Bennet, bipartisan colleagues urge USDA to prioritize CRP state acres for wildlife enhancement
WASHINGTON — Colorado U.S. Sen. Michael Bennet joined Sens. Amy Klobuchar, D-Minn., John Thune, R-S.D., and a bipartisan group of senators in urging U.S. Department of Agriculture Secretary Sonny Perdue to prioritize enrollment and implementation of the State Acres for Wildlife Enhancement (SAFE) initiative within the Conservation Reserve Program.
“We are concerned that the decision to limit the practices and associated cost-share incentives available in recent continuous sign-ups, and excluding wildlife practices like SAFE, will decrease landowner interest in CRP and the effectiveness of the program,” the senators wrote. “The statutory purpose of CRP is to ‘conserve and improve the soil, water, and wildlife resources’ of enrolled land and ‘address issues raised by state, regional, and national conservation initiatives.’ The land enrolled through SAFE serves as an example of how USDA, landowners, and other partners can work together to address all three resource concerns on the same acre of enrolled land.”
Bennet, Klobuchar, and Thune were joined on the letter by U.S. Sens. Roy Blunt, R-Mo., John Boozman, R-Ark., Sherrod Brown, D-Ohio, Dick Durbin, D-Ill., Cory Gardner, R-Colo., John Hoeven, R-N.D., Jerry Moran, R-Kan., Patty Murray, D-Wash., Gary Peters, D-Mich., Rob Portman, R-Ohio, Mike Rounds, R-S.D., Tina Smith, D-Minn., Debbie Stabenow, D-Mich., and Jon Tester, D-Mont.
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The text of the letter:
Dear Secretary Perdue:
We write to express our strong support for the State Acres for Wildlife Enhancement (SAFE) initiative within the Conservation Reserve Program (CRP) and to urge the U.S. Department of Agriculture (USDA) to prioritize enrollment and implementation of SAFE through future continuous CRP sign-ups.
SAFE was created to allow states to design CRP practices that maintain the program’s soil and water conservation benefits while targeting specific wildlife species and habitat types. Because wildlife needs and conservation priorities vary across regions, SAFE allows local and regional conservation groups, government agencies, agricultural producers, and others with first-hand knowledge to design projects and practices that help address the needs of high-priority species. By voluntarily enrolling their land in SAFE, landowners can also help avoid the need for future regulation through species listings, as in the case of the lesser prairie-chicken, greater sage-grouse, and other high-priority candidate species.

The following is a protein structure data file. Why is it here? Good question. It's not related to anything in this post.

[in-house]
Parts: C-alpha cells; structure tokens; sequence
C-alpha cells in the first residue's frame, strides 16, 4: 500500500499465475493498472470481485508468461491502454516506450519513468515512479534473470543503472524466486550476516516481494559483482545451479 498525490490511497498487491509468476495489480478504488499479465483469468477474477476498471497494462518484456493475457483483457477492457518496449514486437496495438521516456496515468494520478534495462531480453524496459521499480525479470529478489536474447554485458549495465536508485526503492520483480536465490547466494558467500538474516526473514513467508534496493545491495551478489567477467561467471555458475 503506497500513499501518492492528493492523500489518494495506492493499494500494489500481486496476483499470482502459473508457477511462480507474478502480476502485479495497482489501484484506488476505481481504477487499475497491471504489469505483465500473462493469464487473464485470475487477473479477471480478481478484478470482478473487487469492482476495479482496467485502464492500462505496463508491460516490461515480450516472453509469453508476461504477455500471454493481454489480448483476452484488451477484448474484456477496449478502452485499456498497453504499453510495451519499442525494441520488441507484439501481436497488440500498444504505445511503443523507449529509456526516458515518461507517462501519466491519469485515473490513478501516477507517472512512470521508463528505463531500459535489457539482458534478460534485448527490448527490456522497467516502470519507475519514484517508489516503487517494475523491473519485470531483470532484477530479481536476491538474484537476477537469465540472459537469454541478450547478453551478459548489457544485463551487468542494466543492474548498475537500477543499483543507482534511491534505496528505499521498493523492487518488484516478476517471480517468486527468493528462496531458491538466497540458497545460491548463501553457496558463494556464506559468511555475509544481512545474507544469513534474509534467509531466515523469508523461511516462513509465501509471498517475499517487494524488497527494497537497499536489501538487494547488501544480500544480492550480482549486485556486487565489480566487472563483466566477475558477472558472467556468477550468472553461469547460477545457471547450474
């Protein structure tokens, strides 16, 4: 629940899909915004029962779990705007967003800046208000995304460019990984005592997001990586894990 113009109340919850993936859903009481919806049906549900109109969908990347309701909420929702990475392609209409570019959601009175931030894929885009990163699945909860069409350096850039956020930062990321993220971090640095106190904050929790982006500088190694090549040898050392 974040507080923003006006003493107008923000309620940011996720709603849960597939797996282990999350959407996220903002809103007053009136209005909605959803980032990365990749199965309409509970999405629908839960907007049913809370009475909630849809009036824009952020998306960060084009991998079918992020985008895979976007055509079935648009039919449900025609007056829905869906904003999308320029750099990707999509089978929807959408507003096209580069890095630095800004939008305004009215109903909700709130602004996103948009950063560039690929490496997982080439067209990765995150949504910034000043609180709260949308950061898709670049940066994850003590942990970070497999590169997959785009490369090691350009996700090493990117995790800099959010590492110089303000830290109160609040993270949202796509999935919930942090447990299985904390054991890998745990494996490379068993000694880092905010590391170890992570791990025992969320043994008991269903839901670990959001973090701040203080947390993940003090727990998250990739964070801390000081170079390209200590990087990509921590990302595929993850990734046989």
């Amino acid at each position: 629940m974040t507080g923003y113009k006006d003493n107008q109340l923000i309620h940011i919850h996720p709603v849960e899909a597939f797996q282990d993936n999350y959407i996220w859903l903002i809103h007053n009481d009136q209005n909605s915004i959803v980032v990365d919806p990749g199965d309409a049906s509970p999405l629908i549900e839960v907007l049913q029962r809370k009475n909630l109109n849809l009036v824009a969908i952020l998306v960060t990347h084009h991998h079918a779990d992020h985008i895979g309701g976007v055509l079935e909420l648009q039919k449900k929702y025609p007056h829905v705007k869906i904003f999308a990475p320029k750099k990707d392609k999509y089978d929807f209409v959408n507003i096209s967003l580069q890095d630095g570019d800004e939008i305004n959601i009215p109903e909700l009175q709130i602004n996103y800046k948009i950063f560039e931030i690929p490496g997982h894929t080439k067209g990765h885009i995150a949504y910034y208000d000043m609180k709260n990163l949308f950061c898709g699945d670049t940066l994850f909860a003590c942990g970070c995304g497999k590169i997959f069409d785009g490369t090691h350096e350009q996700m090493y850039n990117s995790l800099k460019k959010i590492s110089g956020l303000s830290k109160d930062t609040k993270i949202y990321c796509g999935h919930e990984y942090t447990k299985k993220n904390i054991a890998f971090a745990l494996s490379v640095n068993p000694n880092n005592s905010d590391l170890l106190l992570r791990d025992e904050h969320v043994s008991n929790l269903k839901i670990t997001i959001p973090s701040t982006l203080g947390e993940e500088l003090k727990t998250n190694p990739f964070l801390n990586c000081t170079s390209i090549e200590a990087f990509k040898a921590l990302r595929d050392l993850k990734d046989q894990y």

Since it was first available for enrollment in 2008, SAFE has benefitted more than 2 million acres of wildlife habitat throughout the country. According to the most recent enrollment numbers from the Farm Service Agency, 36 states have at least one SAFE project, and 11 states currently have more than 90 percent of their allocated acres enrolled. Despite the success and popularity of this initiative, USDA has not made these practices available for sign-ups on a nationwide basis since 2017.
We are concerned that the decision to limit the practices and associated cost-share incentives available in recent continuous sign-ups, and excluding wildlife practices like SAFE, will decrease landowner interest in CRP and the effectiveness of the program. The statutory purpose of CRP is to “conserve and improve the soil, water, and wildlife resources” of enrolled land and “address issues raised by state, regional, and national conservation initiatives.” The land enrolled through SAFE serves as an example of how USDA, landowners, and other partners can work together to address all three resource concerns on the same acre of enrolled land.
We urge you to make SAFE and other wildlife practices available in future CRP sign-ups. Doing so will maximize the benefits for wildlife habitat, soil health, and water quality while providing landowners with options when considering what is best for their operations and land. Thank you for your attention to this request, and we look forward to working with you and your staff to continue the success of this critical conservation program.
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